I’ve never been that into Halloween. I get embarrassed wearing costumes and in the city no one has ever trick or treated that much in my neighborhood so it has always been something I never thought of celebrating as an adult. Then I got Jasmine, my giant, beautiful grey pitbull, and Halloween became something I looked forward to months in advance.
Jasmine was made for Halloween. She loved everyone but especially kids. She was that dog that would see a kid near the water line at the beach and head straight for them to urge them onto the dry sand. She obsessively followed our nieces and nephews from room to room hoping for them to settle down to watch tv so she could lay her big head on them and fall asleep.
She loved being dressed up and no matter what outfit we would choose for her she would obligingly tuck her big head into and lay limp and allow us to put her arms into the sleeves, looking lovingly up at us, trying to steal kisses when we go close enough.
When we first got her, we put her in a minimal costume, a string of flowers around her neck, and walked her in a daytime Halloween crawl. It was the gateway experience to her love of Halloween. She loved all the extra attention she got and was so calm around all the kids walking around her in their costumes that we decided to try giving out candy for the next Halloween.
We live in a bit of a rougher neighborhood so trick- or- treaters usually went straight up the hill to the wealthier Noe Valley neighborhood but we figured if we put lit pumpkins out and a big bowl of candy and stood at the bottom of our stairs, we’d wrangle enough kids on their way up the hill that we could give Jasmine a pretty good Halloween experience.
So I dressed her up in a Wonder Woman costume that I had found at a used clothing store, put the big bowl of candy on the bottom of the stairs along with our pumpkins and waited. Within a few minutes kids started filing by, helping themselves to candy and, if they weren’t scared, giving a pat to Jasmine waiting patiently nearby. Jasmine immediately figured out what was happening and planted herself in the middle of the sidewalk and waited for the next group of kids to come.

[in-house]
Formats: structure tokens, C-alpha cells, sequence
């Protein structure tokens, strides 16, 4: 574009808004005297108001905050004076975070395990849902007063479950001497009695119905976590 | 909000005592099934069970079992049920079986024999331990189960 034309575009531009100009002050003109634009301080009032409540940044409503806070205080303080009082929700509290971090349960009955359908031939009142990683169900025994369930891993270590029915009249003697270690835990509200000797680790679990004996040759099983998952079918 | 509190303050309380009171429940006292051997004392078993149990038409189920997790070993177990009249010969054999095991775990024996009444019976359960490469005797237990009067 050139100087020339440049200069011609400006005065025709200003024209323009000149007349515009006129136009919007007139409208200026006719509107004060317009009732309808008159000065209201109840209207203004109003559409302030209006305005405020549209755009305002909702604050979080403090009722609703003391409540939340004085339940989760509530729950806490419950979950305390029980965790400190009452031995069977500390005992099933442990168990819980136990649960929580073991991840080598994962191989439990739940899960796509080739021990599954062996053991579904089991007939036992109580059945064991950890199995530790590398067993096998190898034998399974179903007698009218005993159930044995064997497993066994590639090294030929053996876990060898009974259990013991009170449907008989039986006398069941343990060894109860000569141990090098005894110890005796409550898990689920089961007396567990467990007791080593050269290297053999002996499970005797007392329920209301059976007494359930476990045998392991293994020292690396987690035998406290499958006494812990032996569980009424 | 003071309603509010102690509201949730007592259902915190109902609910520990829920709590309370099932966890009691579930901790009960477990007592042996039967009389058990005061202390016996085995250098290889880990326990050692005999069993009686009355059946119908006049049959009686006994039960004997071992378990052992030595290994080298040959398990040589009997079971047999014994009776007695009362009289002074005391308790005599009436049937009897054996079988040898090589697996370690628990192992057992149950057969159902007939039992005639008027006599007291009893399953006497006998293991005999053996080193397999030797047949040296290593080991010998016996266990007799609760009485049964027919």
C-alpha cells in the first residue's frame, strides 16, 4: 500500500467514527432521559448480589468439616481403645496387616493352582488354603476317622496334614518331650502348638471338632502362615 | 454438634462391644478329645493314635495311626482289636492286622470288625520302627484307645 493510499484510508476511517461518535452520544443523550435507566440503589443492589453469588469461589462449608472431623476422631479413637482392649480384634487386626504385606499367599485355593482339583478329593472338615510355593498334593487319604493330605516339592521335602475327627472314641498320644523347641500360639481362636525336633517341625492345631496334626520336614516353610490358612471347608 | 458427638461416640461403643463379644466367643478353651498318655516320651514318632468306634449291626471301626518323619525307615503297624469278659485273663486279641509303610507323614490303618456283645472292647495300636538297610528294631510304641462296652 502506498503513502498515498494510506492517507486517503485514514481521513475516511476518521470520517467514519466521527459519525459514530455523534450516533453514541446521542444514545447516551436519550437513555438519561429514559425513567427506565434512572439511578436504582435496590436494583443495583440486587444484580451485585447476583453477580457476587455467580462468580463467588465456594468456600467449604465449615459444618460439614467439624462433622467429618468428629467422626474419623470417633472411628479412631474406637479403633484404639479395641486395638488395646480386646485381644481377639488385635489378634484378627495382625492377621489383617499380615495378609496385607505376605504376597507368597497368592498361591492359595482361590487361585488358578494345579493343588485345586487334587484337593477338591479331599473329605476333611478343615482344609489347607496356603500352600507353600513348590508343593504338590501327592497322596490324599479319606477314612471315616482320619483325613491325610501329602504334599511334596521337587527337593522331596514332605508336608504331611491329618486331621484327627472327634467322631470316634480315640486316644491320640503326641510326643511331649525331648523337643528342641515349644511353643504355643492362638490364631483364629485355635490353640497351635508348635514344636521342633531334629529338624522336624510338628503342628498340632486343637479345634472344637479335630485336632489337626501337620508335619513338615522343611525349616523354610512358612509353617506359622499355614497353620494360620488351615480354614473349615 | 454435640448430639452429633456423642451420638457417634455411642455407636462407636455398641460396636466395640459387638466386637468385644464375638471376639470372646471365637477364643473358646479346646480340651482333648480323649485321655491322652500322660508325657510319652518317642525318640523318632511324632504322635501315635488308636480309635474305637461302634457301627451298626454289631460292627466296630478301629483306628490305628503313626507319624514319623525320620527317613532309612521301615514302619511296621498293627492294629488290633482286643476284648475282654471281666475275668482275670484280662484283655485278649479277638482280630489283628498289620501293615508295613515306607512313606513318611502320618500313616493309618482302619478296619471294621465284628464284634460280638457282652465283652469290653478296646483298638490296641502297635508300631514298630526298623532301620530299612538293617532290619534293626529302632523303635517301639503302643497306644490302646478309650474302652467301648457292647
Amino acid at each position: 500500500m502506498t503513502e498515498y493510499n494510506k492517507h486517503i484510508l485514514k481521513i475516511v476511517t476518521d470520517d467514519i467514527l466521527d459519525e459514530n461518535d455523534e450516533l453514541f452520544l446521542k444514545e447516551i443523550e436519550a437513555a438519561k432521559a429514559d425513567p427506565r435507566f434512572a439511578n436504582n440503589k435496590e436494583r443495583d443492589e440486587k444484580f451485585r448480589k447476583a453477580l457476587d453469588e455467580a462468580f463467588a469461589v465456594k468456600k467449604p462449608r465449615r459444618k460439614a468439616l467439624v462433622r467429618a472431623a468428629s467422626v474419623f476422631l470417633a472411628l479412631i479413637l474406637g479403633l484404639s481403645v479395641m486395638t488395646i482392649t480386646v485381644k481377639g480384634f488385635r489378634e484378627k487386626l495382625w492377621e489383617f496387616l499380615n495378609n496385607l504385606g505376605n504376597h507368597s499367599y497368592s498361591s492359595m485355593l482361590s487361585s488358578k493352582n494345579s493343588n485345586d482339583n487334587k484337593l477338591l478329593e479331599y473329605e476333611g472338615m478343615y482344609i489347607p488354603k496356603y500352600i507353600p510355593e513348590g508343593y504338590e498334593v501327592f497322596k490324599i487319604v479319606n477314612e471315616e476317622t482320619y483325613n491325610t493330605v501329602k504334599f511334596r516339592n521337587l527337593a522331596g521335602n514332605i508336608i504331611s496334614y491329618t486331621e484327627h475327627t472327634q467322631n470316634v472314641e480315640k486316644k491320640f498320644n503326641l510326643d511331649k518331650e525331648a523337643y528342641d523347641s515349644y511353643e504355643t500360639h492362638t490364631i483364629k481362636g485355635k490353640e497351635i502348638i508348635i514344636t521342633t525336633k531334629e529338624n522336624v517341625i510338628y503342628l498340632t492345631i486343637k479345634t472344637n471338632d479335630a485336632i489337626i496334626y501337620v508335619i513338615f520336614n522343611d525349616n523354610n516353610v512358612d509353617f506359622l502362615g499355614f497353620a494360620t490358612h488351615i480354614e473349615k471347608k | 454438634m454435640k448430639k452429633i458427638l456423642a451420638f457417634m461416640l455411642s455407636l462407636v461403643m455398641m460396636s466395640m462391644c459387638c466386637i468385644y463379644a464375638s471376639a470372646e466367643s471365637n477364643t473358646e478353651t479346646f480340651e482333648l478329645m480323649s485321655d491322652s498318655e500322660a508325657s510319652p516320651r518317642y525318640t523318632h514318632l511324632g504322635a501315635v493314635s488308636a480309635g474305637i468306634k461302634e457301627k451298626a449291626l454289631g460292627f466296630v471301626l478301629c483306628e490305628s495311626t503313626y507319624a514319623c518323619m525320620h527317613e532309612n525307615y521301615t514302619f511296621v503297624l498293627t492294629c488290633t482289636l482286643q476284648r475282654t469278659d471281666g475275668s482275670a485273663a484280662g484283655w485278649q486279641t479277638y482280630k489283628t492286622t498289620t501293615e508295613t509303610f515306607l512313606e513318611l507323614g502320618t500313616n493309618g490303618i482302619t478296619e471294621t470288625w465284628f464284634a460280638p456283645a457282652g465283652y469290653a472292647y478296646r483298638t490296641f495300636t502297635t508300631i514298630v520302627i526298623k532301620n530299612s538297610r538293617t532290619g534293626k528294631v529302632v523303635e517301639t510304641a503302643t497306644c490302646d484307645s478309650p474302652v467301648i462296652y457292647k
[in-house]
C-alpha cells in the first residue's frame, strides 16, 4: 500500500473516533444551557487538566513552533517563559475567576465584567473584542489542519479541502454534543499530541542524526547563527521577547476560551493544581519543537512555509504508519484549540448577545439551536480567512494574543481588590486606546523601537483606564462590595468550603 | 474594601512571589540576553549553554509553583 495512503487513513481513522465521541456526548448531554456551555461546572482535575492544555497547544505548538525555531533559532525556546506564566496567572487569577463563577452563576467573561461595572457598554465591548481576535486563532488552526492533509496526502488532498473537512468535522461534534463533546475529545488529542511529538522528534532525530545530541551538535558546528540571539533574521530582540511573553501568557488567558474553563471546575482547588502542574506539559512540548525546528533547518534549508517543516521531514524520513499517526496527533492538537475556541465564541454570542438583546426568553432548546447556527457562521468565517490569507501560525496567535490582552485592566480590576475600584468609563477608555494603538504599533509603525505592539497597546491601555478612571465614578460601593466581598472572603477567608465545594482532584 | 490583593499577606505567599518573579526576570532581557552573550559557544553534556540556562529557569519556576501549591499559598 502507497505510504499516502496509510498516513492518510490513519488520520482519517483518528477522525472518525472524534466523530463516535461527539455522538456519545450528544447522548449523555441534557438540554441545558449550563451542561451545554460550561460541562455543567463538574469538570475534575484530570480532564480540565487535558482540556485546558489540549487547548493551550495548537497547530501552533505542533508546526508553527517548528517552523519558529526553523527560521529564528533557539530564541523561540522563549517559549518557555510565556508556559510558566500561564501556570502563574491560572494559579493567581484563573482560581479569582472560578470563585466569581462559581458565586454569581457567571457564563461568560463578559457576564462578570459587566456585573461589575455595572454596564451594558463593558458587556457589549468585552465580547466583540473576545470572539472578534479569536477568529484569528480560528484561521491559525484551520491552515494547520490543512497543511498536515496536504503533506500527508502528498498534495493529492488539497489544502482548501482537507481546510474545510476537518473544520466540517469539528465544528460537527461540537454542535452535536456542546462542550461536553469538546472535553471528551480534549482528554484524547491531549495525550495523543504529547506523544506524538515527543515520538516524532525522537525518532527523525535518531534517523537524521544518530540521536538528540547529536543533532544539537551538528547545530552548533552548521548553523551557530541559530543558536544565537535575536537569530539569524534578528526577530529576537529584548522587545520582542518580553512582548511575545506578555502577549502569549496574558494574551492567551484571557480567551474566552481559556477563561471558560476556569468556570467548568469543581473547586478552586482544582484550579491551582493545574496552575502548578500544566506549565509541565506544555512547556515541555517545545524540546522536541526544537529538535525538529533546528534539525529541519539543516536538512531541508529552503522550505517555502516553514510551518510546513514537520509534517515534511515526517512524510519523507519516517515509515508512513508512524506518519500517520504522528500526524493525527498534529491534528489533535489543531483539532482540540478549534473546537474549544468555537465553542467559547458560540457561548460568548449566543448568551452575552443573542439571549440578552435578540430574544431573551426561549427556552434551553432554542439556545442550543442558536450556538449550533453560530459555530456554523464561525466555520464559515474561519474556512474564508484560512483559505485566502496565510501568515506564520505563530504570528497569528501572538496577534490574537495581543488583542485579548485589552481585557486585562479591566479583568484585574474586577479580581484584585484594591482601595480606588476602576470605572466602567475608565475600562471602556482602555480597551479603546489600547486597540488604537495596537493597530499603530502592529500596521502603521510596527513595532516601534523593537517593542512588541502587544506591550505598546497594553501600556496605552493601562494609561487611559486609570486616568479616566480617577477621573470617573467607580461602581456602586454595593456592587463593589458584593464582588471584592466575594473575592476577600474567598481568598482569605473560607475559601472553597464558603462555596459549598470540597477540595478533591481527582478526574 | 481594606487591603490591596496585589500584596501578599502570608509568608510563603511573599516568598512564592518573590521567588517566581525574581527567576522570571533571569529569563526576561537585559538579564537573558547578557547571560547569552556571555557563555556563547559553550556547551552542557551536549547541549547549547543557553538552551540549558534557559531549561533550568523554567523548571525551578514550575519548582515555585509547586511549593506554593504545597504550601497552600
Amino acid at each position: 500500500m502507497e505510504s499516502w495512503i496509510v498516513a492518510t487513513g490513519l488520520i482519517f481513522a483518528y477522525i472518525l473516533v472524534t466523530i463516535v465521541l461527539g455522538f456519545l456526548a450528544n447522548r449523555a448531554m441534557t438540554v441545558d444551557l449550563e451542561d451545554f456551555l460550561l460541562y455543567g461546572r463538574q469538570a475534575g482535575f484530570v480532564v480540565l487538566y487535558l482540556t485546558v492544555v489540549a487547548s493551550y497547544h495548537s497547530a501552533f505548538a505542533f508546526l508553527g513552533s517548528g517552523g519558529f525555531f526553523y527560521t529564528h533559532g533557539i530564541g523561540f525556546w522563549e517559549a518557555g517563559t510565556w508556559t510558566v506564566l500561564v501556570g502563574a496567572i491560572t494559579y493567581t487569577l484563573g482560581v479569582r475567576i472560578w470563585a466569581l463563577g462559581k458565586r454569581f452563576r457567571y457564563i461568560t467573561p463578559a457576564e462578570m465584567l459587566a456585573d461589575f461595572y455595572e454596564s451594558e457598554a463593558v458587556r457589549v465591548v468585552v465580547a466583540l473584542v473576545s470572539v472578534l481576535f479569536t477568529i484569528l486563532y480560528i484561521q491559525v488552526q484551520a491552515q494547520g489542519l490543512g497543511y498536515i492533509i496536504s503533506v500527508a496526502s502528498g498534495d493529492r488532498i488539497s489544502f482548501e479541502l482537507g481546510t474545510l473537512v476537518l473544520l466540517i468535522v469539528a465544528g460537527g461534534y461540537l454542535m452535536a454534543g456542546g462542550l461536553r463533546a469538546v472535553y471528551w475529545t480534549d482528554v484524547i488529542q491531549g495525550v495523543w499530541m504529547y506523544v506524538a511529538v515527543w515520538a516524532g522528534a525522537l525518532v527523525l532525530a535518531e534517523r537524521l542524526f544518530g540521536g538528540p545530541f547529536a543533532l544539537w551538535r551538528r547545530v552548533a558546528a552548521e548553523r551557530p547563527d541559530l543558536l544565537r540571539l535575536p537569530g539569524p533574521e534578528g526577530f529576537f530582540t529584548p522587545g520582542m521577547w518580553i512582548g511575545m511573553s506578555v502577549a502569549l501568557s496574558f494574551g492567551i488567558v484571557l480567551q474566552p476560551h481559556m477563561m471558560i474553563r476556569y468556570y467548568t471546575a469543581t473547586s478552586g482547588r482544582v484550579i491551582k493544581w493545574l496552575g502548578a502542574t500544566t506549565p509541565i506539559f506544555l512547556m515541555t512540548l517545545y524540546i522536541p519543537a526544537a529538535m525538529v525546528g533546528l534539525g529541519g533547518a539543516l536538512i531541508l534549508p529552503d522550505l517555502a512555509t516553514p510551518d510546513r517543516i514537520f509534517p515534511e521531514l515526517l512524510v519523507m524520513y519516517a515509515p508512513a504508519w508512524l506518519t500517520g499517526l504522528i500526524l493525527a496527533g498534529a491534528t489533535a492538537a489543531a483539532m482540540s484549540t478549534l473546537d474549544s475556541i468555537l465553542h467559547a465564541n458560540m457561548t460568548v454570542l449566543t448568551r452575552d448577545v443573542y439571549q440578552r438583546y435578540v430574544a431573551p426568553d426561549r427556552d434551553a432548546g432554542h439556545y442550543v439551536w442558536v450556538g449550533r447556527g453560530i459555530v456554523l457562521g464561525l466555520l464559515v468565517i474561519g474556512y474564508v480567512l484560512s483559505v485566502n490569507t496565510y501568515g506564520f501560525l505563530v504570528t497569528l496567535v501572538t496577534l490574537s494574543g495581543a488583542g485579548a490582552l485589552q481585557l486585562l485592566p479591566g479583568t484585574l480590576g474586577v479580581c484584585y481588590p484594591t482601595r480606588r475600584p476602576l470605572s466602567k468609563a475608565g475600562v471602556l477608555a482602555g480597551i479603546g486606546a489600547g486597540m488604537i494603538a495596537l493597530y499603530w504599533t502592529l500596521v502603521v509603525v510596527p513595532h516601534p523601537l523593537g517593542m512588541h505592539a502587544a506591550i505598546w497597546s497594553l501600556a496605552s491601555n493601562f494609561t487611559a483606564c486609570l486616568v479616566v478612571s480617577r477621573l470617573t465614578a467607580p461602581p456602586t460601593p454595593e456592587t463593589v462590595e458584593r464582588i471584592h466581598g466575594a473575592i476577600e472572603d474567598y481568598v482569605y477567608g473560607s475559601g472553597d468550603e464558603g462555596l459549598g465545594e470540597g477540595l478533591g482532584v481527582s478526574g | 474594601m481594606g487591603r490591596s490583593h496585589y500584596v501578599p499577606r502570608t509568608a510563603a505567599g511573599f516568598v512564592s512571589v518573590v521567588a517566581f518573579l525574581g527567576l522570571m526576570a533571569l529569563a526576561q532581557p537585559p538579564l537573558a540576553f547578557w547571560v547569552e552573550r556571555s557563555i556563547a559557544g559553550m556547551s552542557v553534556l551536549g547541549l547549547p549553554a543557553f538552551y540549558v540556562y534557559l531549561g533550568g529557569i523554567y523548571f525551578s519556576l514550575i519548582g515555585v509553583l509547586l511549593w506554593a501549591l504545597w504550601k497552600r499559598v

All night she stayed out there with Britt, escorting kids to the candy bowl, looking up longingly at them for a kiss or a pet until they wandered off into the night on their way to Noe Valley. When all the candy was gone, Jasmine lumbered up the stairs, kissed her sister ReeRee (who is scared of kids in costumes) and fell into a deep, exhausted sleep. Our Halloween tradition had begun.
It’s been two Halloweens since Jasmine has been gone and each one has been as hard as the anniversary of her death. I can’t get myself to give candy out at the bottom of the stairs and we no longer have Halloween friendly dogs. ReeRee is scared of costumed kids and Dotty, the dog we got after Jasmine to comfort ReeRee, loves kids but has a bad habit of jumping on them with all of her 75 pounds. Anyway, without Jasmine, I just don’t have the heart for it.
This year I realized that I can celebrate Jasmine each Autumn but just a few days later. Dia de Los Muertos is November 2nd. This year I will set up my favorite photos of her surrounded by some Lantana flowers which she loved chewing on and light some candles. Maybe, if I’m lucky, she’ll visit us to steal some kisses again.